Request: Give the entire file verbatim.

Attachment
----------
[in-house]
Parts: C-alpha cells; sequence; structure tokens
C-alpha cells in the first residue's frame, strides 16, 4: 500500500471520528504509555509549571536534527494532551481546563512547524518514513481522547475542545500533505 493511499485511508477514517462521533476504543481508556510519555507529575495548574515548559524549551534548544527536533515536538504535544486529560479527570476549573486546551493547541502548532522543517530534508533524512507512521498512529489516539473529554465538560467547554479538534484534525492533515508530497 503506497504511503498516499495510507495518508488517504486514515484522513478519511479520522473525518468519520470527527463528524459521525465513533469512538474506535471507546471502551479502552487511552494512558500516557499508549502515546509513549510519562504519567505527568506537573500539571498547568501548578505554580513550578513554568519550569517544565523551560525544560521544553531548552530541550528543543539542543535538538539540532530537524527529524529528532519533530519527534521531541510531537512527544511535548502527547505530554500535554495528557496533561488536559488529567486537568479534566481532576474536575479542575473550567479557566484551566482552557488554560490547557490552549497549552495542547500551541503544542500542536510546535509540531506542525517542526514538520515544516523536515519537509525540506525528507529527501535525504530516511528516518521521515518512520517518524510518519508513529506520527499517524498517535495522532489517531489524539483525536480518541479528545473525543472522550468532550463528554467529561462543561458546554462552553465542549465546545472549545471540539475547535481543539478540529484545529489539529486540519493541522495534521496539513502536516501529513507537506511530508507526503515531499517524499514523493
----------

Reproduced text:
[in-house]
Parts: C-alpha cells; sequence; structure tokens
C-alpha cells in the first residue's frame, strides 16, 4: 500500500471520528504509555509549571536534527494532551481546563512547524518514513481522547475542545500533505 493511499485511508477514517462521533476504543481508556510519555507529575495548574515548559524549551534548544527536533515536538504535544486529560479527570476549573486546551493547541502548532522543517530534508533524512507512521498512529489516539473529554465538560467547554479538534484534525492533515508530497 503506497504511503498516499495510507495518508488517504486514515484522513478519511479520522473525518468519520470527527463528524459521525465513533469512538474506535471507546471502551479502552487511552494512558500516557499508549502515546509513549510519562504519567505527568506537573500539571498547568501548578505554580513550578513554568519550569517544565523551560525544560521544553531548552530541550528543543539542543535538538539540532530537524527529524529528532519533530519527534521531541510531537512527544511535548502527547505530554500535554495528557496533561488536559488529567486537568479534566481532576474536575479542575473550567479557566484551566482552557488554560490547557490552549497549552495542547500551541503544542500542536510546535509540531506542525517542526514538520515544516523536515519537509525540506525528507529527501535525504530516511528516518521521515518512520517518524510518519508513529506520527499517524498517535495522532489517531489524539483525536480518541479528545473525543472522550468532550463528554467529561462543561458546554462552553465542549465546545472549545471540539475547535481543539478540529484545529489539529486540519493541522495534521496539513502536516501529513507537506511530508507526503515531499517524499514523493